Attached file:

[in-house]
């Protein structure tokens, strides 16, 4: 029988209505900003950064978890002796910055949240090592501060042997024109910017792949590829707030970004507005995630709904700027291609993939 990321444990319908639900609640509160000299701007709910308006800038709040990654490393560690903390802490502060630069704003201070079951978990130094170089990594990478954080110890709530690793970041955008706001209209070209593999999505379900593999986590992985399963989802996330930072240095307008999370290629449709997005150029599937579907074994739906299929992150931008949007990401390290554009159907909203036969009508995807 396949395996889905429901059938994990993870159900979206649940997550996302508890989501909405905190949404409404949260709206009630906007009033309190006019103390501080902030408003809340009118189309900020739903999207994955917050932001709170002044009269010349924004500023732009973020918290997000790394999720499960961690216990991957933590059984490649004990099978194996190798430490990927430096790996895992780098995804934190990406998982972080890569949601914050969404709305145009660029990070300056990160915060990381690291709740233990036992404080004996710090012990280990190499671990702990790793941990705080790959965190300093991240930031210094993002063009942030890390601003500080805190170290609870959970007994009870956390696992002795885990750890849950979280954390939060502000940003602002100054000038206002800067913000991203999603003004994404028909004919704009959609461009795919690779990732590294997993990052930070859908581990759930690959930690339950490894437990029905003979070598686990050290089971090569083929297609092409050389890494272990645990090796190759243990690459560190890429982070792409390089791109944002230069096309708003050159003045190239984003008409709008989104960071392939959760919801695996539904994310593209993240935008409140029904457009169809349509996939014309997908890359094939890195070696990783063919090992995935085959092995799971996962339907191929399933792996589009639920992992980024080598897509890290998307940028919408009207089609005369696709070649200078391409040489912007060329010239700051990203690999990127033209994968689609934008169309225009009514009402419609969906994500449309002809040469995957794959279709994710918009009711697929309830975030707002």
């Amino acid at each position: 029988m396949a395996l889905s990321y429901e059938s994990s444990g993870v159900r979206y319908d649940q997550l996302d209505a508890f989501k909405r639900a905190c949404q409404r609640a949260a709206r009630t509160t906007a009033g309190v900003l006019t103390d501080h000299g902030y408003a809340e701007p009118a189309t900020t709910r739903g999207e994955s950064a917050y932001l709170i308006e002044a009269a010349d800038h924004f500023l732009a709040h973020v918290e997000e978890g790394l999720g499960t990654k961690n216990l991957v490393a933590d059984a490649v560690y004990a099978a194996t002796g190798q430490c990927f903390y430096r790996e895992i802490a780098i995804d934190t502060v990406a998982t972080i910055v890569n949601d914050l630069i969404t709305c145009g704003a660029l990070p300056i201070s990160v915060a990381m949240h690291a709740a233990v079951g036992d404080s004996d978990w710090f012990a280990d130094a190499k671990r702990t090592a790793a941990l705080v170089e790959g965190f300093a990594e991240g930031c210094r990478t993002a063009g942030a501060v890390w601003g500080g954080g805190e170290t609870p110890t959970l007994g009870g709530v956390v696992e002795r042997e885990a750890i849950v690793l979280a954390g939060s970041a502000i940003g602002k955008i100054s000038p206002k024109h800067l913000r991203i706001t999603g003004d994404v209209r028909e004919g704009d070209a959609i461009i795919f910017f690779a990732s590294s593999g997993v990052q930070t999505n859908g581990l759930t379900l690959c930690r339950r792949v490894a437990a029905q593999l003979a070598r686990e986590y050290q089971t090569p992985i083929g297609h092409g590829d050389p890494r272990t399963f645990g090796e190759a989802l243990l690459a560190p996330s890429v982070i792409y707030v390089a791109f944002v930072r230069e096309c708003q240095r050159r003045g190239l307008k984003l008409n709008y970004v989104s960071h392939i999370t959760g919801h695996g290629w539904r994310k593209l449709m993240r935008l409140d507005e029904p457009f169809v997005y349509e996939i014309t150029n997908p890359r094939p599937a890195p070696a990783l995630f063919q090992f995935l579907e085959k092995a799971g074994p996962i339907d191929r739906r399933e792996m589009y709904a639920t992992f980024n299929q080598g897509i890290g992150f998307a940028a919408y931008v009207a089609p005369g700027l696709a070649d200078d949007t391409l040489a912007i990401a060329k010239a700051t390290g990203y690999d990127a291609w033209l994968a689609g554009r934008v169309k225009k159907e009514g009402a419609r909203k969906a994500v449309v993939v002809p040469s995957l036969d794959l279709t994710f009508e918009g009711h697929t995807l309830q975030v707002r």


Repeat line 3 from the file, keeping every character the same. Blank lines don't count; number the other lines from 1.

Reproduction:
């Amino acid at each position: 029988m396949a395996l889905s990321y429901e059938s994990s444990g993870v159900r979206y319908d649940q997550l996302d209505a508890f989501k909405r639900a905190c949404q409404r609640a949260a709206r009630t509160t906007a009033g309190v900003l006019t103390d501080h000299g902030y408003a809340e701007p009118a189309t900020t709910r739903g999207e994955s950064a917050y932001l709170i308006e002044a009269a010349d800038h924004f500023l732009a709040h973020v918290e997000e978890g790394l999720g499960t990654k961690n216990l991957v490393a933590d059984a490649v560690y004990a099978a194996t002796g190798q430490c990927f903390y430096r790996e895992i802490a780098i995804d934190t502060v990406a998982t972080i910055v890569n949601d914050l630069i969404t709305c145009g704003a660029l990070p300056i201070s990160v915060a990381m949240h690291a709740a233990v079951g036992d404080s004996d978990w710090f012990a280990d130094a190499k671990r702990t090592a790793a941990l705080v170089e790959g965190f300093a990594e991240g930031c210094r990478t993002a063009g942030a501060v890390w601003g500080g954080g805190e170290t609870p110890t959970l007994g009870g709530v956390v696992e002795r042997e885990a750890i849950v690793l979280a954390g939060s970041a502000i940003g602002k955008i100054s000038p206002k024109h800067l913000r991203i706001t999603g003004d994404v209209r028909e004919g704009d070209a959609i461009i795919f910017f690779a990732s590294s593999g997993v990052q930070t999505n859908g581990l759930t379900l690959c930690r339950r792949v490894a437990a029905q593999l003979a070598r686990e986590y050290q089971t090569p992985i083929g297609h092409g590829d050389p890494r272990t399963f645990g090796e190759a989802l243990l690459a560190p996330s890429v982070i792409y707030v390089a791109f944002v930072r230069e096309c708003q240095r050159r003045g190239l307008k984003l008409n709008y970004v989104s960071h392939i999370t959760g919801h695996g290629w539904r994310k593209l449709m993240r935008l409140d507005e029904p457009f169809v997005y349509e996939i014309t150029n997908p890359r094939p599937a890195p070696a990783l995630f063919q090992f995935l579907e085959k092995a799971g074994p996962i339907d191929r739906r399933e792996m589009y709904a639920t992992f980024n299929q080598g897509i890290g992150f998307a940028a919408y931008v009207a089609p005369g700027l696709a070649d200078d949007t391409l040489a912007i990401a060329k010239a700051t390290g990203y690999d990127a291609w033209l994968a689609g554009r934008v169309k225009k159907e009514g009402a419609r909203k969906a994500v449309v993939v002809p040469s995957l036969d794959l279709t994710f009508e918009g009711h697929t995807l309830q975030v707002r």